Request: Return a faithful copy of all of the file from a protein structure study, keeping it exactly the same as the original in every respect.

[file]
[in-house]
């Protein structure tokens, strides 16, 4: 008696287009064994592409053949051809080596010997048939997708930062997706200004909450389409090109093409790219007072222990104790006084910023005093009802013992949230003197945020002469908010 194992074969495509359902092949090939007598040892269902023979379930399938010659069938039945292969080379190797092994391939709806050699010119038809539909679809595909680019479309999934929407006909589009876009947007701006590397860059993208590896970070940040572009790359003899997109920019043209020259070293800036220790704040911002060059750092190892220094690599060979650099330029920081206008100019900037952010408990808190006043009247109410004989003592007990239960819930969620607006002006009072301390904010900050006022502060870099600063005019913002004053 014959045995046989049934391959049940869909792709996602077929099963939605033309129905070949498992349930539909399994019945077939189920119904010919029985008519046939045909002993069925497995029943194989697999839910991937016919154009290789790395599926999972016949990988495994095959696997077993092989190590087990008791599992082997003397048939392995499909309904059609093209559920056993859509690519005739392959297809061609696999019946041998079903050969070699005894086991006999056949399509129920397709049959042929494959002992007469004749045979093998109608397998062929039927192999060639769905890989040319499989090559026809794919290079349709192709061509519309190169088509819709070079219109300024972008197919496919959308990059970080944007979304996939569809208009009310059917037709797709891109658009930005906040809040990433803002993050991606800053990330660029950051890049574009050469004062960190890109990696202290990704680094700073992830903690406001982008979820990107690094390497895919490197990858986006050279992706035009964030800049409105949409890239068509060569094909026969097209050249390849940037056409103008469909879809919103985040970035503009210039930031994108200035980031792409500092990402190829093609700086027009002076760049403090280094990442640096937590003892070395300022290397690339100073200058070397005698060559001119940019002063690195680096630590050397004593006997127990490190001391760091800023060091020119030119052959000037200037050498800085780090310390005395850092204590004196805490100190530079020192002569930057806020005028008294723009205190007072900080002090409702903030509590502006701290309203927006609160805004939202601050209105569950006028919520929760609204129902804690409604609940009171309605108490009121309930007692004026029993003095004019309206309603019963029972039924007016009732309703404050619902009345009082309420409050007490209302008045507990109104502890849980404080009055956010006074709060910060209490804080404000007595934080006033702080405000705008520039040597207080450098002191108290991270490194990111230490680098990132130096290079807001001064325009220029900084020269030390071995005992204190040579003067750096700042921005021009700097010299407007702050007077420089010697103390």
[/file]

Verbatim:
[in-house]
């Protein structure tokens, strides 16, 4: 008696287009064994592409053949051809080596010997048939997708930062997706200004909450389409090109093409790219007072222990104790006084910023005093009802013992949230003197945020002469908010 194992074969495509359902092949090939007598040892269902023979379930399938010659069938039945292969080379190797092994391939709806050699010119038809539909679809595909680019479309999934929407006909589009876009947007701006590397860059993208590896970070940040572009790359003899997109920019043209020259070293800036220790704040911002060059750092190892220094690599060979650099330029920081206008100019900037952010408990808190006043009247109410004989003592007990239960819930969620607006002006009072301390904010900050006022502060870099600063005019913002004053 014959045995046989049934391959049940869909792709996602077929099963939605033309129905070949498992349930539909399994019945077939189920119904010919029985008519046939045909002993069925497995029943194989697999839910991937016919154009290789790395599926999972016949990988495994095959696997077993092989190590087990008791599992082997003397048939392995499909309904059609093209559920056993859509690519005739392959297809061609696999019946041998079903050969070699005894086991006999056949399509129920397709049959042929494959002992007469004749045979093998109608397998062929039927192999060639769905890989040319499989090559026809794919290079349709192709061509519309190169088509819709070079219109300024972008197919496919959308990059970080944007979304996939569809208009009310059917037709797709891109658009930005906040809040990433803002993050991606800053990330660029950051890049574009050469004062960190890109990696202290990704680094700073992830903690406001982008979820990107690094390497895919490197990858986006050279992706035009964030800049409105949409890239068509060569094909026969097209050249390849940037056409103008469909879809919103985040970035503009210039930031994108200035980031792409500092990402190829093609700086027009002076760049403090280094990442640096937590003892070395300022290397690339100073200058070397005698060559001119940019002063690195680096630590050397004593006997127990490190001391760091800023060091020119030119052959000037200037050498800085780090310390005395850092204590004196805490100190530079020192002569930057806020005028008294723009205190007072900080002090409702903030509590502006701290309203927006609160805004939202601050209105569950006028919520929760609204129902804690409604609940009171309605108490009121309930007692004026029993003095004019309206309603019963029972039924007016009732309703404050619902009345009082309420409050007490209302008045507990109104502890849980404080009055956010006074709060910060209490804080404000007595934080006033702080405000705008520039040597207080450098002191108290991270490194990111230490680098990132130096290079807001001064325009220029900084020269030390071995005992204190040579003067750096700042921005021009700097010299407007702050007077420089010697103390």